Apple has today introduced a number of new features to its One to One program, which provides personal and group training to those with Mac and iOS devices. In addition to a redesigned website, the $99 per year subscription service now offers shorter, 30-minute sessions; more tutorial videos; VoiceOver support for the visually impaired, and more.
Recently, we’ve done a couple of features on the core tools and skills needed by IT professionals who support and manage Macs and iOS devices in business environments. Knowing what those tools and skills you need is a step in the direction to becoming a killer Mac tech or multi-platform sysadmin, but to really succeed, you need to acquire those skills and learn how to use the appropriate tools.
There are a range of training options available with price points ranging from free online resources to professional IT training companies and Apple-authorized training centers. Which options (or mix of options) are best for you will vary depending on your learning style, the skills and experience that you already possess, and your budget.
In this feature, we’re going to focus on some of the best low-cost (and no-cost) options out there.
Say the word apprentice to most people and you’ll conjure up the image of Donald Trump. You probably won’t conjure up the image of Apple products, data centers, or IT consultants. Apprenticeships were once the most common form of training for a career, but in today’s world college and universities are far more likely to be how most of us launch our careers.
With the demand for IT skills growing, however, the idea of adopting an apprenticeship model is an attractive one. Although IT apprenticeships are rare in America, they’re gaining popularity in Europe as a way for young people to join the workforce while receiving substantial training and real-world experience.
London-based consulting and training group Amsys has adopted an apprenticeship model that’s specifically oriented towards training Mac IT professionals.
Today London-based Amsys announced a new one day course for IT professionals charged with managing and securing iOS devices in their organizations. The course, iPhone / iPad: Security in the Enterprise, was designed by Amsys itself and not by Apple.
Amsys is an Apple Authorized Training Center, meaning that it’s staffed by Apple certified trainers who use Apple’s official training curriculum to teach the company’s range of classes for IT professionals.
With all the training resources that Apple provides to its certified trainers and training centers, you might be wondering why Amsys created this class on its own. The answer is simple – Apple hasn’t provided substantive training options for managing and securing iOS devices. The dearth of official options is leading Amsys and other Apple training facilities scrambling to create their own content to fill the gap.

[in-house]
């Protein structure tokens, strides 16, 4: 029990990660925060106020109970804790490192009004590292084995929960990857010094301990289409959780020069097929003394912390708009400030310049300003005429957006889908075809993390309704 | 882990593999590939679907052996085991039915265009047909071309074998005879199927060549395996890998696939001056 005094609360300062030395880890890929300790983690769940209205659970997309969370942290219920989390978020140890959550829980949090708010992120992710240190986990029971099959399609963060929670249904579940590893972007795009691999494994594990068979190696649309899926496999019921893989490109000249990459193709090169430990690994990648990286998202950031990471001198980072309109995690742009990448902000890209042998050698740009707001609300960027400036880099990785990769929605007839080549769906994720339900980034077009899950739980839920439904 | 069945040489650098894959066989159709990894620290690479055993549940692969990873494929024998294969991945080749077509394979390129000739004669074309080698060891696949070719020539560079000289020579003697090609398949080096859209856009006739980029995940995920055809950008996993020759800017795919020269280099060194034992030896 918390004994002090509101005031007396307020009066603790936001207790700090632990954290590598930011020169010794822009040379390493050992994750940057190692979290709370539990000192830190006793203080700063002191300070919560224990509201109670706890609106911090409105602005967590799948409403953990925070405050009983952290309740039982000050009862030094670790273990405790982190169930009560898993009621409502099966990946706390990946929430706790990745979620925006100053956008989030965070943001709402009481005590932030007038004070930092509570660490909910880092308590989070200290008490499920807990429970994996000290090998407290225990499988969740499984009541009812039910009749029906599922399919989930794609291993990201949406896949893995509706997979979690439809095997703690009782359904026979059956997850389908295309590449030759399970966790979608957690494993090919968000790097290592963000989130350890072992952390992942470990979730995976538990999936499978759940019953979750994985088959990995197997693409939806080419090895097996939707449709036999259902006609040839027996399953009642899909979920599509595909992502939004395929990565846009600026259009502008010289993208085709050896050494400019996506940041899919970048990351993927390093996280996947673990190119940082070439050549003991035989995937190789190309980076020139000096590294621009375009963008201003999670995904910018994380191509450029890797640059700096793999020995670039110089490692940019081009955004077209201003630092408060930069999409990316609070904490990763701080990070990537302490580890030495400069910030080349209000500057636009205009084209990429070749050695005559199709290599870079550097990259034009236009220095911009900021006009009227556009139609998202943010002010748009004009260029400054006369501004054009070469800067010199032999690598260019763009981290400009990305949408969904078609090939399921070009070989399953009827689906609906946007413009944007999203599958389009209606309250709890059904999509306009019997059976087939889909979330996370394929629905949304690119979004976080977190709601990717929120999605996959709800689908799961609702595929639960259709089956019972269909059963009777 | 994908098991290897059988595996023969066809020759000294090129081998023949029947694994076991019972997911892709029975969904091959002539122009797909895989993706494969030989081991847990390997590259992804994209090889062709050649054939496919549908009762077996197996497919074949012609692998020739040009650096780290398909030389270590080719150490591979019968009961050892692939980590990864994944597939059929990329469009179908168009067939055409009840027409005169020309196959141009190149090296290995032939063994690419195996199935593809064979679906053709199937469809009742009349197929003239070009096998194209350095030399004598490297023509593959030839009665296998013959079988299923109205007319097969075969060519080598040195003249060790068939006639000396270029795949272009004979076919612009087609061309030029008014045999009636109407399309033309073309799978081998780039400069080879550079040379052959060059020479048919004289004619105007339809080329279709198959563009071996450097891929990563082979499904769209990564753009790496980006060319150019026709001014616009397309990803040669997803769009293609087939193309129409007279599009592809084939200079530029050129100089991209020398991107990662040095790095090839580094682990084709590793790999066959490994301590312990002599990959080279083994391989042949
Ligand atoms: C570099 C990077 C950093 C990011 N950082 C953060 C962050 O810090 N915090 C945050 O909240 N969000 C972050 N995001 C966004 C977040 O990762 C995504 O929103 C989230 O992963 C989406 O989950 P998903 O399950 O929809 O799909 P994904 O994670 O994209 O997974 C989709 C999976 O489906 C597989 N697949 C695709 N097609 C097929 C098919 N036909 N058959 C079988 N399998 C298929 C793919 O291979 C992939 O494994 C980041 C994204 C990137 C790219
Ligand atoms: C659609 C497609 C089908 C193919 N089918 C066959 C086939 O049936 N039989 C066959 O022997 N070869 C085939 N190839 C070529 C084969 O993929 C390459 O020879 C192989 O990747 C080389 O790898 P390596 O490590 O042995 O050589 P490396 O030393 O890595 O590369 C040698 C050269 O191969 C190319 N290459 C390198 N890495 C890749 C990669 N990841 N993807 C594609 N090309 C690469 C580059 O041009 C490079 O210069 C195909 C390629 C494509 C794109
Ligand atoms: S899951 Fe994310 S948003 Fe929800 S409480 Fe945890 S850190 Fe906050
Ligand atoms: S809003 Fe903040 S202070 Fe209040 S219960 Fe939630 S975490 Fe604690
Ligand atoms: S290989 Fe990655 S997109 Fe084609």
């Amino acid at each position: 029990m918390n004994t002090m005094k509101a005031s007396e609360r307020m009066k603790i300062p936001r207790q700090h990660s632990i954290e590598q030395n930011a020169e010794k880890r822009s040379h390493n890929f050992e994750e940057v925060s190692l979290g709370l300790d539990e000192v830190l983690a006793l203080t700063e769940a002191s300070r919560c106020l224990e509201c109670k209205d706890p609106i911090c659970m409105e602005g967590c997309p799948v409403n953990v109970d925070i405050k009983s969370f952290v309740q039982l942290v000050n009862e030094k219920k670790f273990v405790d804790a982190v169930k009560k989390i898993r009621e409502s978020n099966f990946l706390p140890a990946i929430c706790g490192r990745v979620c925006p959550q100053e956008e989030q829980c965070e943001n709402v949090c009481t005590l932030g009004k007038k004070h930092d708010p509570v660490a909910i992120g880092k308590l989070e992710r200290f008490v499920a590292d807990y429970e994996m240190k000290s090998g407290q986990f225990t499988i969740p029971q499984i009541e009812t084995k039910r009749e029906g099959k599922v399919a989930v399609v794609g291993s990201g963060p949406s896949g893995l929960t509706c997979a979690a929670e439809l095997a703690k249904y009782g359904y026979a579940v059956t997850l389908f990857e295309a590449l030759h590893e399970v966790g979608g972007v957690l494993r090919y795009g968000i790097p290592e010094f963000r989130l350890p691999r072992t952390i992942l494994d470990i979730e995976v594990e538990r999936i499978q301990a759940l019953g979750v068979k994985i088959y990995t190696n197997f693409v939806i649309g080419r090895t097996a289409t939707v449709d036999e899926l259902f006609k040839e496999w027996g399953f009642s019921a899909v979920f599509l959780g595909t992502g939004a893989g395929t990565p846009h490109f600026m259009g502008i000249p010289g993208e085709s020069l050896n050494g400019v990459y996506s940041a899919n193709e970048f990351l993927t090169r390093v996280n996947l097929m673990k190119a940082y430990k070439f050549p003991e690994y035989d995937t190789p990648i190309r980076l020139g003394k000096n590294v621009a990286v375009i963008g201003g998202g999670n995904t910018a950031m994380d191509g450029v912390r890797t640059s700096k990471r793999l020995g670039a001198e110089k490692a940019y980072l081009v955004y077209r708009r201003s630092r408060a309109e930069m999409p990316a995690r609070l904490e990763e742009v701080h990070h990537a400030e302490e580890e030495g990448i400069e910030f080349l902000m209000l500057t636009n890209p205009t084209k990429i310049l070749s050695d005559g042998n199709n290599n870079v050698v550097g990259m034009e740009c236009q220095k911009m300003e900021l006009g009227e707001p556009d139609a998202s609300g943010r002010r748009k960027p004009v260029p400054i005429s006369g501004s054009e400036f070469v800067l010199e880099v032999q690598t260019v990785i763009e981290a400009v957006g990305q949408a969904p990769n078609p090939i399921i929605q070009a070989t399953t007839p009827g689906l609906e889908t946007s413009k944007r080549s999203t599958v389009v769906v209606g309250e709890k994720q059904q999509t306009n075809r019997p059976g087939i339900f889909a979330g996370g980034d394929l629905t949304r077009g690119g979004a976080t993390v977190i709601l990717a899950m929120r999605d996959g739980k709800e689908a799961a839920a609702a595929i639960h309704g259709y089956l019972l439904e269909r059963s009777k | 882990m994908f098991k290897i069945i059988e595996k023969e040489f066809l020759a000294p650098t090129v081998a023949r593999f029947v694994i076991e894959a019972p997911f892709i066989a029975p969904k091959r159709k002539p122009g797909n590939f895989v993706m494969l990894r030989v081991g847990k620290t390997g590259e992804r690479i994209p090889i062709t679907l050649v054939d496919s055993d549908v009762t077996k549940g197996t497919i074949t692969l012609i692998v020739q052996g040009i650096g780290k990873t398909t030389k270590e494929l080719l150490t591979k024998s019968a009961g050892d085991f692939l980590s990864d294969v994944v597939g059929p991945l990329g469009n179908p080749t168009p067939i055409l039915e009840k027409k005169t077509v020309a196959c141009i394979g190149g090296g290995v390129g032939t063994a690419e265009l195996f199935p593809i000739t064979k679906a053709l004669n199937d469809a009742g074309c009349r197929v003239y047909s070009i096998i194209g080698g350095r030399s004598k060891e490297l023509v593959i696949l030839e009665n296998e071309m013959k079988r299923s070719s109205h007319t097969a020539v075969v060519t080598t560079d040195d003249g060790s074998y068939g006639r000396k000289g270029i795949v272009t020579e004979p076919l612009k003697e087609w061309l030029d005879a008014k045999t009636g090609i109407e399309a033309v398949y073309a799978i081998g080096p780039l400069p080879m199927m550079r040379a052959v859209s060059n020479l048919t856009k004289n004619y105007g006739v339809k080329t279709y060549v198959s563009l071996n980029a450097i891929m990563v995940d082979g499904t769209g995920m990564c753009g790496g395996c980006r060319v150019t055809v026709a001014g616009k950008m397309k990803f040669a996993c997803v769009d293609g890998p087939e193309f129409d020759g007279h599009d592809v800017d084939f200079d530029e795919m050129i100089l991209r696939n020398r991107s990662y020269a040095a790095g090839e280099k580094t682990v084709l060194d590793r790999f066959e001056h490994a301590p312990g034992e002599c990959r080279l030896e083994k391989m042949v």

Apple could be preparing to kill off OS X Lion early in favor of its predecessor, Mountain Lion, according to the company’s AppleCare training schedule. One source claims that the Cupertino company is already recruiting and training staff for the new release, which could get its debut in June, weeks earlier than expected.
Tickets to Apple’s Worldwide Developer Conference sold out in less than two hours this morning. WWDC is a great event for any developer to attend. The media focus around WWDC, however, always centers on the keynote that kicks of the conference Monday morning – and with good reason. That’s the only public event at the show and also the least technical part of the conference.
The keynote is always more Apple announcement and preview than it is developer content. Apple uses it to announce and preview new technologies in the next iterations of OS X and iOS. The company has also used its WWDC keynote to launch new products (like the iPhone 4 in 2010).
Like many technology companies, Apple offers training and certification programs. The company’s certification options have typically been aimed at three different core competencies: hardware troubleshooting/repair, IT support and systems administration, and creative professionals using Apple’s “Pro” applications.
As Apple has moved out of the data center over the past year and a half, it has been making major changes to its training and certification options for IT professionals. Some of these changes could have been anticipated and some have been big surprises with major consequences to individuals and to organizations that have long employed Apple enterprise solutions.
Nike has extended its Nike+ range with two new shoes that cover basketball and training. Aptly named Nike+ Basketball and Nike+ Training, they’re the first shows to take the Nike+ technology beyond its traditional focus on running.
AirPlay Mirroring is one of the iOS features that Apple is bringing to the Mac in Mountain Lion. It’s a feature that offers a lot of potential for mobile professionals and educators in addition to being a great supplement to a family’s living room.
AirPlay Mirroring works the second generation Apple TV. The Apple TV itself as a small and easy to carry device that can plug into any HDTV or modern projector. That simple setup combined with a Mac running Mountain Lion makes for a perfect portable presentation solution.
Till January of this year, the Wahoo Key for iPhone ($80) dongle pwned fitness on the iPhone. Why? Because the tiny, ubiquitous dongle gives the iPhone access to dozens of ANT+ sensors, and more fitness apps than any other system — turning your iPhone into a fitness-tracking powerhouse.
Then in January, Wahoo one-upped itself and introduced the Wahoo Blue Bluetooth heart-rate strap, which completely bypasses ANT+ and instead communicates via low-energy Bluetooth v4.0. Does this mean the Key is obsolete? Not by a long shot.